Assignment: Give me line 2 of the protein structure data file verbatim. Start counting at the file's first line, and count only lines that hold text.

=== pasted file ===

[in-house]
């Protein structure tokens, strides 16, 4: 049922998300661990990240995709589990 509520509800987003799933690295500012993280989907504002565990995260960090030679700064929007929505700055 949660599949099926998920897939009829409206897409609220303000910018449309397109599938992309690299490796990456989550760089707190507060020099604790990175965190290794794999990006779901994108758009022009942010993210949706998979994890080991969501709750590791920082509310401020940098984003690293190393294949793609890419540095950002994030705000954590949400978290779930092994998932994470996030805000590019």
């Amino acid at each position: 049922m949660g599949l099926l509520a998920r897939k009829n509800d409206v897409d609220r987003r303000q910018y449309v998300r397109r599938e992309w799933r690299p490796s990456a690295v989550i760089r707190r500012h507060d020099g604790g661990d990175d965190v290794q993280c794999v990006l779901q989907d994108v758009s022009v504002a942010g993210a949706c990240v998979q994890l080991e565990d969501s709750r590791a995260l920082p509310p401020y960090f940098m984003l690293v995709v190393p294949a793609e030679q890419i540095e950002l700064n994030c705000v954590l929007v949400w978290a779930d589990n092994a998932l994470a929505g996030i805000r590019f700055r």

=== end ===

């Protein structure tokens, strides 16, 4: 049922998300661990990240995709589990 509520509800987003799933690295500012993280989907504002565990995260960090030679700064929007929505700055 949660599949099926998920897939009829409206897409609220303000910018449309397109599938992309690299490796990456989550760089707190507060020099604790990175965190290794794999990006779901994108758009022009942010993210949706998979994890080991969501709750590791920082509310401020940098984003690293190393294949793609890419540095950002994030705000954590949400978290779930092994998932994470996030805000590019």